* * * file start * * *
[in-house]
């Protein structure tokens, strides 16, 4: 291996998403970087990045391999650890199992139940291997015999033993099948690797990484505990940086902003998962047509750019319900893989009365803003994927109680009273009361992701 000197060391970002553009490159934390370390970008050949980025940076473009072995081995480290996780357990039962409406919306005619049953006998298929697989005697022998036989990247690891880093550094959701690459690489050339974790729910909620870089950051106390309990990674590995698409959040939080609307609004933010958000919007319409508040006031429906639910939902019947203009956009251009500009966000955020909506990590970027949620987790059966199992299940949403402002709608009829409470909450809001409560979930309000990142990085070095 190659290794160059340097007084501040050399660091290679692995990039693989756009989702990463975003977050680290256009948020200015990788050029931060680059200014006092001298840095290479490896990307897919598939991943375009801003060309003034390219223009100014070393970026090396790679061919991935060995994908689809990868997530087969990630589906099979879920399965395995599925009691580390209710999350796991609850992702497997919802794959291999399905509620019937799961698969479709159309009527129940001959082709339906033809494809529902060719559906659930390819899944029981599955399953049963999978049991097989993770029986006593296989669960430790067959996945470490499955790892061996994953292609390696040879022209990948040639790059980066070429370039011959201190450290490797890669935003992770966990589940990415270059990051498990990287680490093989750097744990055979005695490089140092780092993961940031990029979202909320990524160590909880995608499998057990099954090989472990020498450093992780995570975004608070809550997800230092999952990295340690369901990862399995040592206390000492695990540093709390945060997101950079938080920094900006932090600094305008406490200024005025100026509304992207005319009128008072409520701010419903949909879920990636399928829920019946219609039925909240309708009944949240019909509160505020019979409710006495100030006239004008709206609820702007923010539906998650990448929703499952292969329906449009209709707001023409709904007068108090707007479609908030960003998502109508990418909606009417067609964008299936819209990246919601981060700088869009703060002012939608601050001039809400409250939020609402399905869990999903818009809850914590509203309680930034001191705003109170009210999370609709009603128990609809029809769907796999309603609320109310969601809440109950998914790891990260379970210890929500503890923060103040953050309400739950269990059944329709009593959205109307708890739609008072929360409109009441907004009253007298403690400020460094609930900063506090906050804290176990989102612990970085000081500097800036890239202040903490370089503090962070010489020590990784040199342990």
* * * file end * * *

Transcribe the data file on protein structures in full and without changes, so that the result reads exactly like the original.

[in-house]
């Protein structure tokens, strides 16, 4: 291996998403970087990045391999650890199992139940291997015999033993099948690797990484505990940086902003998962047509750019319900893989009365803003994927109680009273009361992701 000197060391970002553009490159934390370390970008050949980025940076473009072995081995480290996780357990039962409406919306005619049953006998298929697989005697022998036989990247690891880093550094959701690459690489050339974790729910909620870089950051106390309990990674590995698409959040939080609307609004933010958000919007319409508040006031429906639910939902019947203009956009251009500009966000955020909506990590970027949620987790059966199992299940949403402002709608009829409470909450809001409560979930309000990142990085070095 190659290794160059340097007084501040050399660091290679692995990039693989756009989702990463975003977050680290256009948020200015990788050029931060680059200014006092001298840095290479490896990307897919598939991943375009801003060309003034390219223009100014070393970026090396790679061919991935060995994908689809990868997530087969990630589906099979879920399965395995599925009691580390209710999350796991609850992702497997919802794959291999399905509620019937799961698969479709159309009527129940001959082709339906033809494809529902060719559906659930390819899944029981599955399953049963999978049991097989993770029986006593296989669960430790067959996945470490499955790892061996994953292609390696040879022209990948040639790059980066070429370039011959201190450290490797890669935003992770966990589940990415270059990051498990990287680490093989750097744990055979005695490089140092780092993961940031990029979202909320990524160590909880995608499998057990099954090989472990020498450093992780995570975004608070809550997800230092999952990295340690369901990862399995040592206390000492695990540093709390945060997101950079938080920094900006932090600094305008406490200024005025100026509304992207005319009128008072409520701010419903949909879920990636399928829920019946219609039925909240309708009944949240019909509160505020019979409710006495100030006239004008709206609820702007923010539906998650990448929703499952292969329906449009209709707001023409709904007068108090707007479609908030960003998502109508990418909606009417067609964008299936819209990246919601981060700088869009703060002012939608601050001039809400409250939020609402399905869990999903818009809850914590509203309680930034001191705003109170009210999370609709009603128990609809029809769907796999309603609320109310969601809440109950998914790891990260379970210890929500503890923060103040953050309400739950269990059944329709009593959205109307708890739609008072929360409109009441907004009253007298403690400020460094609930900063506090906050804290176990989102612990970085000081500097800036890239202040903490370089503090962070010489020590990784040199342990």